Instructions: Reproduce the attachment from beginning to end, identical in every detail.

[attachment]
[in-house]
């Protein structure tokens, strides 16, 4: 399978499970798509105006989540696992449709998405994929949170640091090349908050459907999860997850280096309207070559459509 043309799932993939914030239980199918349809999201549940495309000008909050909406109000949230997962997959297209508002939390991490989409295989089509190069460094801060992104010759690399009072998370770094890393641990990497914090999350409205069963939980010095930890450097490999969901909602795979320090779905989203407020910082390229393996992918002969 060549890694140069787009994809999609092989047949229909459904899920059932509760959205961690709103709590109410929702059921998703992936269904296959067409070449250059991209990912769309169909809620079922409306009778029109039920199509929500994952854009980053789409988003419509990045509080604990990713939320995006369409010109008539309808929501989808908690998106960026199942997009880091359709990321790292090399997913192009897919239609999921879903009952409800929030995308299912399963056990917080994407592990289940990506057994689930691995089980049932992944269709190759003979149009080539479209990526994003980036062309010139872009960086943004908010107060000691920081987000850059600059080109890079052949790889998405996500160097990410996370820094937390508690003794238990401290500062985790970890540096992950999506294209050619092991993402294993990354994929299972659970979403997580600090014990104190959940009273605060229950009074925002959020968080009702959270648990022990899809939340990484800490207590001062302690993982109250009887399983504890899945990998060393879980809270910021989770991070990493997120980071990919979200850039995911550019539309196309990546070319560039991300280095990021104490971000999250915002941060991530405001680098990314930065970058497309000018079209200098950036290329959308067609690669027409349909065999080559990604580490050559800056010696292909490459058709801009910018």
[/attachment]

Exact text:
[in-house]
């Protein structure tokens, strides 16, 4: 399978499970798509105006989540696992449709998405994929949170640091090349908050459907999860997850280096309207070559459509 043309799932993939914030239980199918349809999201549940495309000008909050909406109000949230997962997959297209508002939390991490989409295989089509190069460094801060992104010759690399009072998370770094890393641990990497914090999350409205069963939980010095930890450097490999969901909602795979320090779905989203407020910082390229393996992918002969 060549890694140069787009994809999609092989047949229909459904899920059932509760959205961690709103709590109410929702059921998703992936269904296959067409070449250059991209990912769309169909809620079922409306009778029109039920199509929500994952854009980053789409988003419509990045509080604990990713939320995006369409010109008539309808929501989808908690998106960026199942997009880091359709990321790292090399997913192009897919239609999921879903009952409800929030995308299912399963056990917080994407592990289940990506057994689930691995089980049932992944269709190759003979149009080539479209990526994003980036062309010139872009960086943004908010107060000691920081987000850059600059080109890079052949790889998405996500160097990410996370820094937390508690003794238990401290500062985790970890540096992950999506294209050619092991993402294993990354994929299972659970979403997580600090014990104190959940009273605060229950009074925002959020968080009702959270648990022990899809939340990484800490207590001062302690993982109250009887399983504890899945990998060393879980809270910021989770991070990493997120980071990919979200850039995911550019539309196309990546070319560039991300280095990021104490971000999250915002941060991530405001680098990314930065970058497309000018079209200098950036290329959308067609690669027409349909065999080559990604580490050559800056010696292909490459058709801009910018």